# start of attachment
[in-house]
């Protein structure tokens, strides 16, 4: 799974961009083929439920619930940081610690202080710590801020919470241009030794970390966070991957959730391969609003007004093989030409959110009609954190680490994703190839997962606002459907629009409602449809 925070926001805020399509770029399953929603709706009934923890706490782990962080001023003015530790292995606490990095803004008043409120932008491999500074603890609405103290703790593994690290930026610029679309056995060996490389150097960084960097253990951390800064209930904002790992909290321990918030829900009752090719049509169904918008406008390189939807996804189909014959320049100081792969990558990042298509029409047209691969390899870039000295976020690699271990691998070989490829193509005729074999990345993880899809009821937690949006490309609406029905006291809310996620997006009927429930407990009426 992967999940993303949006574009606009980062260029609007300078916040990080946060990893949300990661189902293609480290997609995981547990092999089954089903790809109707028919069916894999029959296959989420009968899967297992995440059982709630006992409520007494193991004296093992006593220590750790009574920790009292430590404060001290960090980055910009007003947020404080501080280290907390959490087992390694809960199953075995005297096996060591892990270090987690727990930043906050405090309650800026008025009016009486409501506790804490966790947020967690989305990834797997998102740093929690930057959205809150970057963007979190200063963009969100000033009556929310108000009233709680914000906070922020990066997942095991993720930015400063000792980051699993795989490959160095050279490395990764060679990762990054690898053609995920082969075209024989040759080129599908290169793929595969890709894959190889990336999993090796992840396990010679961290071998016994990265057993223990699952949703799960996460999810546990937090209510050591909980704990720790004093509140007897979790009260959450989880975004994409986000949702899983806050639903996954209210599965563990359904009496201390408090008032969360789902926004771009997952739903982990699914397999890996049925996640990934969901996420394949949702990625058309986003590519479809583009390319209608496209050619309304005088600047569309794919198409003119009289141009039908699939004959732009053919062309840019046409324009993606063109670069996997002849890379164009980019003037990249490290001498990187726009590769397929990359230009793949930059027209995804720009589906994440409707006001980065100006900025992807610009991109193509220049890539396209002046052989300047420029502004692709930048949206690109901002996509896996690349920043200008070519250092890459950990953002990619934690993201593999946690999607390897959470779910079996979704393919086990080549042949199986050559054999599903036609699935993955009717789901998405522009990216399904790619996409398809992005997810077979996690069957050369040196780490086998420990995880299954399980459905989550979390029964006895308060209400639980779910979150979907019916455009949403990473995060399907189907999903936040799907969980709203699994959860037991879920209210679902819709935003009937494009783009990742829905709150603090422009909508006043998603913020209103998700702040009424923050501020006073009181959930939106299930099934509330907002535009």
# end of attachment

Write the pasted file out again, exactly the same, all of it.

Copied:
[in-house]
């Protein structure tokens, strides 16, 4: 799974961009083929439920619930940081610690202080710590801020919470241009030794970390966070991957959730391969609003007004093989030409959110009609954190680490994703190839997962606002459907629009409602449809 925070926001805020399509770029399953929603709706009934923890706490782990962080001023003015530790292995606490990095803004008043409120932008491999500074603890609405103290703790593994690290930026610029679309056995060996490389150097960084960097253990951390800064209930904002790992909290321990918030829900009752090719049509169904918008406008390189939807996804189909014959320049100081792969990558990042298509029409047209691969390899870039000295976020690699271990691998070989490829193509005729074999990345993880899809009821937690949006490309609406029905006291809310996620997006009927429930407990009426 992967999940993303949006574009606009980062260029609007300078916040990080946060990893949300990661189902293609480290997609995981547990092999089954089903790809109707028919069916894999029959296959989420009968899967297992995440059982709630006992409520007494193991004296093992006593220590750790009574920790009292430590404060001290960090980055910009007003947020404080501080280290907390959490087992390694809960199953075995005297096996060591892990270090987690727990930043906050405090309650800026008025009016009486409501506790804490966790947020967690989305990834797997998102740093929690930057959205809150970057963007979190200063963009969100000033009556929310108000009233709680914000906070922020990066997942095991993720930015400063000792980051699993795989490959160095050279490395990764060679990762990054690898053609995920082969075209024989040759080129599908290169793929595969890709894959190889990336999993090796992840396990010679961290071998016994990265057993223990699952949703799960996460999810546990937090209510050591909980704990720790004093509140007897979790009260959450989880975004994409986000949702899983806050639903996954209210599965563990359904009496201390408090008032969360789902926004771009997952739903982990699914397999890996049925996640990934969901996420394949949702990625058309986003590519479809583009390319209608496209050619309304005088600047569309794919198409003119009289141009039908699939004959732009053919062309840019046409324009993606063109670069996997002849890379164009980019003037990249490290001498990187726009590769397929990359230009793949930059027209995804720009589906994440409707006001980065100006900025992807610009991109193509220049890539396209002046052989300047420029502004692709930048949206690109901002996509896996690349920043200008070519250092890459950990953002990619934690993201593999946690999607390897959470779910079996979704393919086990080549042949199986050559054999599903036609699935993955009717789901998405522009990216399904790619996409398809992005997810077979996690069957050369040196780490086998420990995880299954399980459905989550979390029964006895308060209400639980779910979150979907019916455009949403990473995060399907189907999903936040799907969980709203699994959860037991879920209210679902819709935003009937494009783009990742829905709150603090422009909508006043998603913020209103998700702040009424923050501020006073009181959930939106299930099934509330907002535009």